Banks to be hit with avalanche of cases from dispossessed home owners

Posted 07 November 2014 Written by Ciaran Ryan
Category Banking

South African banks are about to be hit with an avalanche of legal suits from dispossessed home owners whose properties were sold in execution at a fraction of their market value. They are arguing that the banks' actions violated their Constitutional rights to property and fair administrative justice.


South African banks are about to be hit with an avalanche of more than 100 legal suits from home owners whose properties were repossessed and sold at auction for a fraction of their value.

The dispossessed home owners are demanding a total of more than R20 million in compensation from the banks, and a change in the law to outlaw the practice of selling houses at auction for a fraction of their worth. After years of taking it on the chin, banking customers are starting to fight back, using the Constitution as their primary legal weapon.

While the cases are being brought individually, they are being coordinated by a group of attorneys across the country.

It is reckoned that upwards of 10,000 homes are repossessed each year by the banks. The majority are sold at auctions for a fraction of their market value – in some cases as low as 10% of their worth. At a conservative estimate, if each home is sold at auction for roughly R300,000 less than its market value (the actual figure is reckoned to be higher than this), ordinary South Africans have lost more than R60 billion over the last 20 years. In many cases, it is the banks that repurchase these homes for their own benefit and then resell them at market price. In such cases, they still come after the defaulting borrower for the outstanding amount.

The bank receives the proceeds of the sale less the auctioneers’ fees, and then demands that the home owner repay the difference between the proceeds of the sale and the value of the mortgage bond.

“This represents a massive transfer of wealth from one section of the population to another,” says Advocate Douglas Shaw, who has been briefed by some of the attorneys to represent various litigants. “This is a transfer of wealth from the have-nots to the haves, and we say this is unconstitutional. This practice violates South Africans’ constitutional right to property, to housing and to just administrative action.

This represents a massive transfer of wealth from one section of the population to another. This is a transfer of wealth from the have-nots to the haves, and we say this is unconstitutional.


“There is a fundamental question of human rights at stake here. Many people have their houses repossessed by banks having lost their jobs or due to some other unforeseen event, and often they do not recover from these situations. There are cases of people committing suicide after an event like this. There is a broader issue here than the repayment of a debt.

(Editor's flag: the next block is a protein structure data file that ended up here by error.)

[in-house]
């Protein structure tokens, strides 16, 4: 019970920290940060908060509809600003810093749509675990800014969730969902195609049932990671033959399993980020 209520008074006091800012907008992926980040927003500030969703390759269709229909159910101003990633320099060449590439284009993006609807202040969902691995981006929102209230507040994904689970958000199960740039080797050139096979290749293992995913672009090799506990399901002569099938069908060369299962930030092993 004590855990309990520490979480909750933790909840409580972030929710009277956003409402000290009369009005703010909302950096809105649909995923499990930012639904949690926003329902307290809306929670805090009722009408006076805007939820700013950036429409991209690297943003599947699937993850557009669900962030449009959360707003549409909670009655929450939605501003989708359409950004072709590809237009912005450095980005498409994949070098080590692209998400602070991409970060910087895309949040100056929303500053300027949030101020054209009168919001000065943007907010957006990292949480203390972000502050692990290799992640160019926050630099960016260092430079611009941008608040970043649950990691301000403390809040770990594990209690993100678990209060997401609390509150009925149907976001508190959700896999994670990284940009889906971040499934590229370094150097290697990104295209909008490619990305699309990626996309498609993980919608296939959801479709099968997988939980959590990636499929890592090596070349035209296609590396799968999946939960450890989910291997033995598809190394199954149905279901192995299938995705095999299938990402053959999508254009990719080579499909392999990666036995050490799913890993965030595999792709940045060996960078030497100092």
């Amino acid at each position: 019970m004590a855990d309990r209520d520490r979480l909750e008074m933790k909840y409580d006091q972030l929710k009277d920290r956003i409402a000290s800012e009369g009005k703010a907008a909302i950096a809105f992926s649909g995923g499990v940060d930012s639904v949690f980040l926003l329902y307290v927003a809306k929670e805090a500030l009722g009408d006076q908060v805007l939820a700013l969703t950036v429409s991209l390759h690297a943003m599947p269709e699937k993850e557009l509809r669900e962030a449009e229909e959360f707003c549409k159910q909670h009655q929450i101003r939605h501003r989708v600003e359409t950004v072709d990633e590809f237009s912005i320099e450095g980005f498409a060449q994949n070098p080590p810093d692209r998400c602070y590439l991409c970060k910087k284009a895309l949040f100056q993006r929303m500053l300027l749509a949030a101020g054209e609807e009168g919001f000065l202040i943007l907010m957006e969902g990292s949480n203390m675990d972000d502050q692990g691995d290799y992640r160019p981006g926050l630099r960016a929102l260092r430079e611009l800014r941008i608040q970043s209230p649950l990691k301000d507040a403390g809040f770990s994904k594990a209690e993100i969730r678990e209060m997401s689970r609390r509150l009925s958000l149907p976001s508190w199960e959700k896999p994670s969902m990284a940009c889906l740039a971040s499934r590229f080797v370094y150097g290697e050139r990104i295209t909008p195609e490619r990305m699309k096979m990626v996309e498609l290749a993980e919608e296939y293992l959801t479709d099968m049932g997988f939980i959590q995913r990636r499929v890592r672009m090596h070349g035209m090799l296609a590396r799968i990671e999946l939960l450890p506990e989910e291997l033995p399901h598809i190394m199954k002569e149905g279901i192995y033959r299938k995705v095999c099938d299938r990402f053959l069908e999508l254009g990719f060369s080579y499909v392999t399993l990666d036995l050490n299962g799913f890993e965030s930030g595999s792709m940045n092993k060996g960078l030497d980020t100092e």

“The banks on the one hand present in their TV advertisements a public face of beneficence, but you don’t see much of this once you are handed over to the legal department.”

Adv Shaw says the litigants are not arguing that banks should not be repaid their loans, but that they should be prevented from selling repossessed houses “in the extremely prejudicial manner of sales in execution. In global terms, South Africa is one of the worst offenders of property rights in this regard and it is time for the law to change."

The banks on the one hand present in their TV advertisements a public face of beneficence, but you don’t see much of this once you are handed over to the legal department.


Human rights lawyers have long argued that if banks want to be seen as the benificent organisations they claim to be, then they should be made to uphold the Bill of Rights and respect the dignity of customers who run into financial difficulties. Mortgage loans typically allow the bank to sell the house at auction in the event of default, though some lawyers argue that this can, in many circumstances, violate the borrower's property rights.   

Residential property is protected by Section 26 of the Constitution, and Section 25 prevents arbitrary deprivation of property. "Arguably, the execution process is arbitrary in that it has widely different outcomes for different citizens’ homes," says Adv Shaw.

Securitisation

Most of the litigants have also raised the securitisation defence, demanding that the banks provide evidence that their loans have not been securitised. Securitisation is the practice of bundling loans together and on-selling them to investors, though the banks continue to act as collection agents for the new owners, which is in violation of Section 78 of the Banks Act. The home owners are claiming that their loans have been securitised and that the banks are no longer the owners, therefore had no right to bring legal action against them.